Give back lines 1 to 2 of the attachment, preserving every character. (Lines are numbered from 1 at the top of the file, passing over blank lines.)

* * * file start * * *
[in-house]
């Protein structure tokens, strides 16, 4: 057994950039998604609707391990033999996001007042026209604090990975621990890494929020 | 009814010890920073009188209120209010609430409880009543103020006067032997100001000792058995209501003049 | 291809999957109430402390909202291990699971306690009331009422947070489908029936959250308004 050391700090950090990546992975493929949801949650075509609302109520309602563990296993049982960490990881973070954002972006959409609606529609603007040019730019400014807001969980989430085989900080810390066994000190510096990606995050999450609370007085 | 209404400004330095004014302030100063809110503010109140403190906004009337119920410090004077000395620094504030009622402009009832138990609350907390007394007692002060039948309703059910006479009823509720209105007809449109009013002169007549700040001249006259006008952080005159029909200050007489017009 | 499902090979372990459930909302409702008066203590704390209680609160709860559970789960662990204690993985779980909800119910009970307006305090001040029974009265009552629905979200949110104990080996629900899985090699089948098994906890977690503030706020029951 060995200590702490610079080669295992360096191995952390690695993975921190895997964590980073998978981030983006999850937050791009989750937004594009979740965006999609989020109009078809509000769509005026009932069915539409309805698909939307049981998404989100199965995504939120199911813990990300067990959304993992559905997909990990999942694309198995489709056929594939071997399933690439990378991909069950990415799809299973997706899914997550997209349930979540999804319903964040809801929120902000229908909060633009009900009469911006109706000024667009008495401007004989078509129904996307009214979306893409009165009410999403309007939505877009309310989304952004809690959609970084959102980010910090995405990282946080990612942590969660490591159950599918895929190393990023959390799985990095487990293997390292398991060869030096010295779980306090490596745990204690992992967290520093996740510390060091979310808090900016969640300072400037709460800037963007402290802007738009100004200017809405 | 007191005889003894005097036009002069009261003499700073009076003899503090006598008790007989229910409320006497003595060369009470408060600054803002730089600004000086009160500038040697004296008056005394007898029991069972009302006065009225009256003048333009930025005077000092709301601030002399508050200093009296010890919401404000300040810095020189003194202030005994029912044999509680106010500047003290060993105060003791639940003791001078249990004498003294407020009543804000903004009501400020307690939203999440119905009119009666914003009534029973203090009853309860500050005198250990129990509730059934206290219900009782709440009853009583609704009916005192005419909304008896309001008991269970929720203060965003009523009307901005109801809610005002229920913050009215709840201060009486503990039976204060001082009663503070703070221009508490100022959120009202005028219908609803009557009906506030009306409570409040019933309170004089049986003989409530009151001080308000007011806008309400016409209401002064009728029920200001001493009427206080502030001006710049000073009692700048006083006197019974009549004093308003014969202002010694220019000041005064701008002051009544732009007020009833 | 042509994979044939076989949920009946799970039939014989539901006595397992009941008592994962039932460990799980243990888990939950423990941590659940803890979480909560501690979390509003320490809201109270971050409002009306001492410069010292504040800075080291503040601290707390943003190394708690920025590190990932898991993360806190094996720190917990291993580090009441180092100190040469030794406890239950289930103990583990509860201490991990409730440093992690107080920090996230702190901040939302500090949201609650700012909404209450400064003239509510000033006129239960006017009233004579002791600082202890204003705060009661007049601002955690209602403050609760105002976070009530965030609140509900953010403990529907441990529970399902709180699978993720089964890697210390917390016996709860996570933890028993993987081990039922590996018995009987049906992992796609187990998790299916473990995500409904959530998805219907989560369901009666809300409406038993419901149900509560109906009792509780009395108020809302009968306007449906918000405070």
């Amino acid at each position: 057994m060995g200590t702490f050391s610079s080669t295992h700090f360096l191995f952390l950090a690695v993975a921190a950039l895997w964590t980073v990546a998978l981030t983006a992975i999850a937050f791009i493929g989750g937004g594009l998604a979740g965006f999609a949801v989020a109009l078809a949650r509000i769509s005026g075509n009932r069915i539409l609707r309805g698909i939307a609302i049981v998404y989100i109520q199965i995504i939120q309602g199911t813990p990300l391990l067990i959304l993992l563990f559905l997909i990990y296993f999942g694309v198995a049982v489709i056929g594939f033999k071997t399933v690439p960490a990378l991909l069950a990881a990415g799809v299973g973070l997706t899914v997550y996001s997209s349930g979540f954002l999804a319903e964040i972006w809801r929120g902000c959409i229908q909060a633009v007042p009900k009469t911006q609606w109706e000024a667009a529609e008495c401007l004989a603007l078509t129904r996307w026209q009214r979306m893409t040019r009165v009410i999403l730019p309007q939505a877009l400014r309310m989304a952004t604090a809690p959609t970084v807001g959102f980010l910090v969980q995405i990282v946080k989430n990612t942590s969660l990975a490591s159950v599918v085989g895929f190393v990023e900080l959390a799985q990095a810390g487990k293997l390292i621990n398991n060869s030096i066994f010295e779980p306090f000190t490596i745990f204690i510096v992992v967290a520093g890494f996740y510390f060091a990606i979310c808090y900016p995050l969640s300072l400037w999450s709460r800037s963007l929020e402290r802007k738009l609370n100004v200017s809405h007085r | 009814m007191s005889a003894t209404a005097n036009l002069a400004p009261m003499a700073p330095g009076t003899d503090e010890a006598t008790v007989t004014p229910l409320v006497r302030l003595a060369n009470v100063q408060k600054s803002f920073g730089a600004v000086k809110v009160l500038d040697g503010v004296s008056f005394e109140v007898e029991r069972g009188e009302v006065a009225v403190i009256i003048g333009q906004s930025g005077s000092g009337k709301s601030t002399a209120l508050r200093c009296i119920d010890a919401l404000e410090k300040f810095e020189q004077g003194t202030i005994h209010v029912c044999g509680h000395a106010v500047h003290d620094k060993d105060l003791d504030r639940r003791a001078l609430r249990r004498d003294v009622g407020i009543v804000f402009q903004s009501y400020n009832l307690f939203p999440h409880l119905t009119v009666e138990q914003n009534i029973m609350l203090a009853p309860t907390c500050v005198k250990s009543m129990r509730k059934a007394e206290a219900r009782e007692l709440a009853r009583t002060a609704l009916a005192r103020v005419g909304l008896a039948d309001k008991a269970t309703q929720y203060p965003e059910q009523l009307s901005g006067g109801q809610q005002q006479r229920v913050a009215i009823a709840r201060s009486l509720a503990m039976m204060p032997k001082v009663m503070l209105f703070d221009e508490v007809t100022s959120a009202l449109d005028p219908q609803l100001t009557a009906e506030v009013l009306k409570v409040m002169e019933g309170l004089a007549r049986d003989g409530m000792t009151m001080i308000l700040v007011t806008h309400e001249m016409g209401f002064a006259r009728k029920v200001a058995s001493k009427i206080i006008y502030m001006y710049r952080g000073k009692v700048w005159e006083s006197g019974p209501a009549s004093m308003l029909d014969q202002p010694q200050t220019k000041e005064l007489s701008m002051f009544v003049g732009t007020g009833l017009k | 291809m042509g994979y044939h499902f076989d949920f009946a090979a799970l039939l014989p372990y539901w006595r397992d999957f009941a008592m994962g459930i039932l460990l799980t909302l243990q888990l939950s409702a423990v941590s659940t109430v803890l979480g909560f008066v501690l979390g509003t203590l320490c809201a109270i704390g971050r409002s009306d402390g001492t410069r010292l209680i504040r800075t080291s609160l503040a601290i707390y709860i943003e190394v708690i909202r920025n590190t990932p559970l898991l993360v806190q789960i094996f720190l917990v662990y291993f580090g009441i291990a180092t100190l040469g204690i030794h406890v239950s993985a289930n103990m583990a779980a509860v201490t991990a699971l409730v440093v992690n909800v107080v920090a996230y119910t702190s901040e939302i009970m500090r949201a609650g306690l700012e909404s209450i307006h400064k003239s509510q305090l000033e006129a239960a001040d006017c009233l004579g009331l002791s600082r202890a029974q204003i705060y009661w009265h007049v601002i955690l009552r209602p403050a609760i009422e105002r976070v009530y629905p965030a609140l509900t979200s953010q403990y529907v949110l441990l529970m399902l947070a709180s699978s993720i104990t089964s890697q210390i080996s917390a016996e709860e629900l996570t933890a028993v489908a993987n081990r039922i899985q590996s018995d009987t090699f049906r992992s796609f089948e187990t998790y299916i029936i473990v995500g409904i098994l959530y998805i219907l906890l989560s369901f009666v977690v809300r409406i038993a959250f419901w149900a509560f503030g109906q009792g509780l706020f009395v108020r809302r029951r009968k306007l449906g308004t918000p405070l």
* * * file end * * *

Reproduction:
[in-house]
């Protein structure tokens, strides 16, 4: 057994950039998604609707391990033999996001007042026209604090990975621990890494929020 | 009814010890920073009188209120209010609430409880009543103020006067032997100001000792058995209501003049 | 291809999957109430402390909202291990699971306690009331009422947070489908029936959250308004 050391700090950090990546992975493929949801949650075509609302109520309602563990296993049982960490990881973070954002972006959409609606529609603007040019730019400014807001969980989430085989900080810390066994000190510096990606995050999450609370007085 | 209404400004330095004014302030100063809110503010109140403190906004009337119920410090004077000395620094504030009622402009009832138990609350907390007394007692002060039948309703059910006479009823509720209105007809449109009013002169007549700040001249006259006008952080005159029909200050007489017009 | 499902090979372990459930909302409702008066203590704390209680609160709860559970789960662990204690993985779980909800119910009970307006305090001040029974009265009552629905979200949110104990080996629900899985090699089948098994906890977690503030706020029951 060995200590702490610079080669295992360096191995952390690695993975921190895997964590980073998978981030983006999850937050791009989750937004594009979740965006999609989020109009078809509000769509005026009932069915539409309805698909939307049981998404989100199965995504939120199911813990990300067990959304993992559905997909990990999942694309198995489709056929594939071997399933690439990378991909069950990415799809299973997706899914997550997209349930979540999804319903964040809801929120902000229908909060633009009900009469911006109706000024667009008495401007004989078509129904996307009214979306893409009165009410999403309007939505877009309310989304952004809690959609970084959102980010910090995405990282946080990612942590969660490591159950599918895929190393990023959390799985990095487990293997390292398991060869030096010295779980306090490596745990204690992992967290520093996740510390060091979310808090900016969640300072400037709460800037963007402290802007738009100004200017809405 | 007191005889003894005097036009002069009261003499700073009076003899503090006598008790007989229910409320006497003595060369009470408060600054803002730089600004000086009160500038040697004296008056005394007898029991069972009302006065009225009256003048333009930025005077000092709301601030002399508050200093009296010890919401404000300040810095020189003194202030005994029912044999509680106010500047003290060993105060003791639940003791001078249990004498003294407020009543804000903004009501400020307690939203999440119905009119009666914003009534029973203090009853309860500050005198250990129990509730059934206290219900009782709440009853009583609704009916005192005419909304008896309001008991269970929720203060965003009523009307901005109801809610005002229920913050009215709840201060009486503990039976204060001082009663503070703070221009508490100022959120009202005028219908609803009557009906506030009306409570409040019933309170004089049986003989409530009151001080308000007011806008309400016409209401002064009728029920200001001493009427206080502030001006710049000073009692700048006083006197019974009549004093308003014969202002010694220019000041005064701008002051009544732009007020009833 | 042509994979044939076989949920009946799970039939014989539901006595397992009941008592994962039932460990799980243990888990939950423990941590659940803890979480909560501690979390509003320490809201109270971050409002009306001492410069010292504040800075080291503040601290707390943003190394708690920025590190990932898991993360806190094996720190917990291993580090009441180092100190040469030794406890239950289930103990583990509860201490991990409730440093992690107080920090996230702190901040939302500090949201609650700012909404209450400064003239509510000033006129239960006017009233004579002791600082202890204003705060009661007049601002955690209602403050609760105002976070009530965030609140509900953010403990529907441990529970399902709180699978993720089964890697210390917390016996709860996570933890028993993987081990039922590996018995009987049906992992796609187990998790299916473990995500409904959530998805219907989560369901009666809300409406038993419901149900509560109906009792509780009395108020809302009968306007449906918000405070």